This can be seen clearly in the white windows on the upper levels, which have only transparent glass with different textures. There are sixteen different types of glass: antique, cathedral, printed, houndstooth, ribbed, art nouveau, etc. This way, while in the lower windows the colour of the glass colours the light inside, in the upper windows it is the irregular thickness of the different textures that refracts the white light and breaks it down into the whole range of colours it contains.
The lead lines also allow Vila-Grau to add the names of the saints and sanctuaries to which each window is dedicated, but his creations are abstract, as he has always shied away from figurative representations. Nevertheless, it is always surprising that people see things and figures in the windows, especially in the central, lightest part of the stained-glass window of the resurrection, which could hint at a white Christ resurrected.
After having worked on stained-glass windows for the neo-Gothic architecture and mouldings on the apse chapels and the Nativity façade, Vila-Grau was very happy to be able to work on those in the nave, immersed in Gaudí’s new architecture. Here the light glides along the hyperbolic surfaces, making the solid structure between the openings seem less heavy. So, it is just as Gaudí wanted when he imagined “the light gliding over the windows like water over pebbles.”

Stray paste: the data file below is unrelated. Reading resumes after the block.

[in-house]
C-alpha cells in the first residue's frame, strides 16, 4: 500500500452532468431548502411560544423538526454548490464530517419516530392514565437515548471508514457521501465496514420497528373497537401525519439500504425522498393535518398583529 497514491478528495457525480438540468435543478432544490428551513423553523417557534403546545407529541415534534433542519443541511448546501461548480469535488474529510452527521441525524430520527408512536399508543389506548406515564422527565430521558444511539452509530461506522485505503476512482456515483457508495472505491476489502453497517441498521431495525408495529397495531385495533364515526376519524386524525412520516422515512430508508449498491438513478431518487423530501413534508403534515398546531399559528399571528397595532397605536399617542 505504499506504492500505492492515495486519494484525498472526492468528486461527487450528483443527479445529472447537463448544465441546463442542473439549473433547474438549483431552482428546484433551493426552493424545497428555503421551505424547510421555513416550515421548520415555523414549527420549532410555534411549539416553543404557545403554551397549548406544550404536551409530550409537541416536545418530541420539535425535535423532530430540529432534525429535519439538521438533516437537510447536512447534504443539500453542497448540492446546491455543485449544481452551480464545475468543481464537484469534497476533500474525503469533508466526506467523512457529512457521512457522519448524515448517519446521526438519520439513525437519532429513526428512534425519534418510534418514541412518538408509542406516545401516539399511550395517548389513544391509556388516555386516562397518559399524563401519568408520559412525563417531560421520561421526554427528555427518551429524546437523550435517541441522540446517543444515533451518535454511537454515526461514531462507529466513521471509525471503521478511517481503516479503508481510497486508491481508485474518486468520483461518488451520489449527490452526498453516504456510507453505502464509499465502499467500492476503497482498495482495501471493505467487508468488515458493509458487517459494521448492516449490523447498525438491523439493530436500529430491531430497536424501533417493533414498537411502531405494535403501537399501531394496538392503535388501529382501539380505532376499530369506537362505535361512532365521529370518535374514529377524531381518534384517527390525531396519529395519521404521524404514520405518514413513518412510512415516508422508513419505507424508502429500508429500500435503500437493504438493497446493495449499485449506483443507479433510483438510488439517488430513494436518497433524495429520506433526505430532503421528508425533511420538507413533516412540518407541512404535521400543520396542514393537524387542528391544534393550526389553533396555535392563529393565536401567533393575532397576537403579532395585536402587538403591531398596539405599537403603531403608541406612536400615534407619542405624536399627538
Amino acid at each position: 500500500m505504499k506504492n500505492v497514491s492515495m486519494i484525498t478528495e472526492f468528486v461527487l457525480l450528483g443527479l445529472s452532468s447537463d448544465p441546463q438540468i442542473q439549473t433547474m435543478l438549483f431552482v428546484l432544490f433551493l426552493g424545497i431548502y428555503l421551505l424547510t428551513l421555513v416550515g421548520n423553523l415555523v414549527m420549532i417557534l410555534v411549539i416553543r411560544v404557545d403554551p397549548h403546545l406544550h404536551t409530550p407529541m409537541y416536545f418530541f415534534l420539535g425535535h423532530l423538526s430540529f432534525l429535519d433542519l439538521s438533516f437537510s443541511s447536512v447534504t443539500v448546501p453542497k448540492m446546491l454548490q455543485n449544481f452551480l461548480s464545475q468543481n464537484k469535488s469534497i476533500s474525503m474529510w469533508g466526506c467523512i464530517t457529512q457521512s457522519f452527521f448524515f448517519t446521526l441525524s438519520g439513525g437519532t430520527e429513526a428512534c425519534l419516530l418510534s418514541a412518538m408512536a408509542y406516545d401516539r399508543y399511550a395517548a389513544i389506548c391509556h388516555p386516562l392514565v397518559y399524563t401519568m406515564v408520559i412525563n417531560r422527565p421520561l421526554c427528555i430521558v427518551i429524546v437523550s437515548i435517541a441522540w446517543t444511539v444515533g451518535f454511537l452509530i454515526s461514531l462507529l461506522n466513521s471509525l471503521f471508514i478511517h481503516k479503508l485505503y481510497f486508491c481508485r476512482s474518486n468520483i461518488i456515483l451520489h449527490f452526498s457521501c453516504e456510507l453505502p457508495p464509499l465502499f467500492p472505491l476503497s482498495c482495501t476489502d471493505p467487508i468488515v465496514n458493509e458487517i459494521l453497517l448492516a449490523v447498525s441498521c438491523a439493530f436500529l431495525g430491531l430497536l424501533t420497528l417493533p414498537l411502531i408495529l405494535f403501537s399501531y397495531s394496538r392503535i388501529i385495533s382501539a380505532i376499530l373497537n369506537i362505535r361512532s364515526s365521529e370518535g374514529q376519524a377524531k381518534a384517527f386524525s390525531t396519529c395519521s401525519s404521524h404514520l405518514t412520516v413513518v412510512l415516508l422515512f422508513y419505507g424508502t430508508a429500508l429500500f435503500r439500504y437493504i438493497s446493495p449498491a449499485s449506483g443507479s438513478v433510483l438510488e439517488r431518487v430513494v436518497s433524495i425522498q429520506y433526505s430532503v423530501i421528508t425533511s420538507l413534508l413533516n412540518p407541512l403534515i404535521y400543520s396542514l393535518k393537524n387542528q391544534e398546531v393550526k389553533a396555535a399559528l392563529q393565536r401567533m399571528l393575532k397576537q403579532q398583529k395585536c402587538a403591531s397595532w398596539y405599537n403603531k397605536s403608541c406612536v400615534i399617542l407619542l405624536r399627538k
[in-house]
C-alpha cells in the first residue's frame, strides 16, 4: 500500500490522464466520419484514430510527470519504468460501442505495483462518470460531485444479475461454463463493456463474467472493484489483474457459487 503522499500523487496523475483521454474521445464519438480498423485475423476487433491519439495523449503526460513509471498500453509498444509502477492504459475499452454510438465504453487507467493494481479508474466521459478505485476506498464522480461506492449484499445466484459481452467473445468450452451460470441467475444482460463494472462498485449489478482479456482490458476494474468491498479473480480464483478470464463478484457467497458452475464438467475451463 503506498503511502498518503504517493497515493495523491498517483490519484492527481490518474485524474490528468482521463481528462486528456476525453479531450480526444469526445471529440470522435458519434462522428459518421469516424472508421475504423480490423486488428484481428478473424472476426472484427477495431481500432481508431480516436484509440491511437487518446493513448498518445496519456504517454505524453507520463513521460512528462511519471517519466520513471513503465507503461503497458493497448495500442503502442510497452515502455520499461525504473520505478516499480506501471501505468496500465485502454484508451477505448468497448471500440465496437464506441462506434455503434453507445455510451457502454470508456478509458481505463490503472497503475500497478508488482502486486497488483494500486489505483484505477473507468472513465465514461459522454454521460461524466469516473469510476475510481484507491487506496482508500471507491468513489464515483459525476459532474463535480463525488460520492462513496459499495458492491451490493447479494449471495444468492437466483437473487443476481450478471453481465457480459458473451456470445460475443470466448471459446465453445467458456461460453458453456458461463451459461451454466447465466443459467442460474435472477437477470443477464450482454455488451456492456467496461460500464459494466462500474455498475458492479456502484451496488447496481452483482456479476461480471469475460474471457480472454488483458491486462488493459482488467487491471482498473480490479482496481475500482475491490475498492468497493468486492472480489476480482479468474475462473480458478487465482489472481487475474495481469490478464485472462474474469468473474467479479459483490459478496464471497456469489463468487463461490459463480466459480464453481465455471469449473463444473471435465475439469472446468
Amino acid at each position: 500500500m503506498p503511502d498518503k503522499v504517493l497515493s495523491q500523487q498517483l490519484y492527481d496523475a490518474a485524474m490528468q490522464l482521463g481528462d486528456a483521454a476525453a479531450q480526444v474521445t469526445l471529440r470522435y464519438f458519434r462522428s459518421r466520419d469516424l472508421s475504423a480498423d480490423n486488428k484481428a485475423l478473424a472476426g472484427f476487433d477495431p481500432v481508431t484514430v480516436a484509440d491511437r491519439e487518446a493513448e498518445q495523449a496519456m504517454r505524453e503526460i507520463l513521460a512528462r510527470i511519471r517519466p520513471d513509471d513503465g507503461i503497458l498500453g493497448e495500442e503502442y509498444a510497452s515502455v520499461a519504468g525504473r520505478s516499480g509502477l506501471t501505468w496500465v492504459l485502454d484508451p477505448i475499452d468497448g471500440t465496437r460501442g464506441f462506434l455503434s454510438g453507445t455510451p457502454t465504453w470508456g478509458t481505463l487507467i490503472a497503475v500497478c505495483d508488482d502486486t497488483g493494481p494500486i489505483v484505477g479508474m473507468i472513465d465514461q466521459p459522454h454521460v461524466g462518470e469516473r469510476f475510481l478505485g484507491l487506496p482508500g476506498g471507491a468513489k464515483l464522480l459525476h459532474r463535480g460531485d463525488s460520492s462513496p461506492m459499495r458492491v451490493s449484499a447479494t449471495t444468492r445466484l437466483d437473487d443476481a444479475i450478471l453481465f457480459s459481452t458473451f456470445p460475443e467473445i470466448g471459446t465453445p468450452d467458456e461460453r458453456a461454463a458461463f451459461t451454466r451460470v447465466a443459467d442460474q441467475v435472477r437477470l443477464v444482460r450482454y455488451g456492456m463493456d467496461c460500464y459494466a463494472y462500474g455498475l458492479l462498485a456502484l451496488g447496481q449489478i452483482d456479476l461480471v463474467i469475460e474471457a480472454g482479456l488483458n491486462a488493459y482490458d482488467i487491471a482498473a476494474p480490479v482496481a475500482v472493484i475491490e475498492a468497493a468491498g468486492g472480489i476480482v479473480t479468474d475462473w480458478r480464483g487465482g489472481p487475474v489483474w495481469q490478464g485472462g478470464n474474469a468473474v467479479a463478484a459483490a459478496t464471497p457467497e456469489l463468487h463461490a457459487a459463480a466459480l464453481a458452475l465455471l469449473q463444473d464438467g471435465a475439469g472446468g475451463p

NEAR THE SOLSTICES, A SHOW OF COLOUR
The symphony of colour Gaudí wanted to create can be seen particularly well around the winter solstice, when the sun sets before reaching the west. At sunset, when the rays are practically horizontal, there is an extremely exceptional phenomenon: they stream into the Temple nave almost perpendicular to the windows and, as they are done in warm colours, the nave is inundated with the reds of the sunset. This gives the space an extremely warm feeling, just as a fire gives off heat.
Plus, as the sunbeams are so horizontal and perpendicular to the windows, at sunset each of the rose windows projects its light onto the section of the vault opposite, creating a perfect reflection of each window in coloured light on stone. The effect is truly impressive.
The phenomenon is dynamic and progressive, so the reds are first projected on the floor; then, little by little, they move up the columns, like flames, and continue rising until they reach the vaults, where they end up right on the inclined vaults of the choirs.
This way, the sun rays even make it all the way across the nave, despite the fact that it is sixty metres wide, reaching the cold morning stained-glass windows on the other side, in their blues and greens. The contrast of colours is fascinating and highlights the great work of our talented glazier Joan Vila-Grau.
This show can be seen from two or three weeks before the solstice to two or three weeks after on clear days without clouds to the west.
On the Nativity façade side, to see something similar, but with the cold colours in the morning, the greens and blues, you’ll have to wait until the weeks around the summer solstice, in June and early July. The show, in any case, is just as fascinating.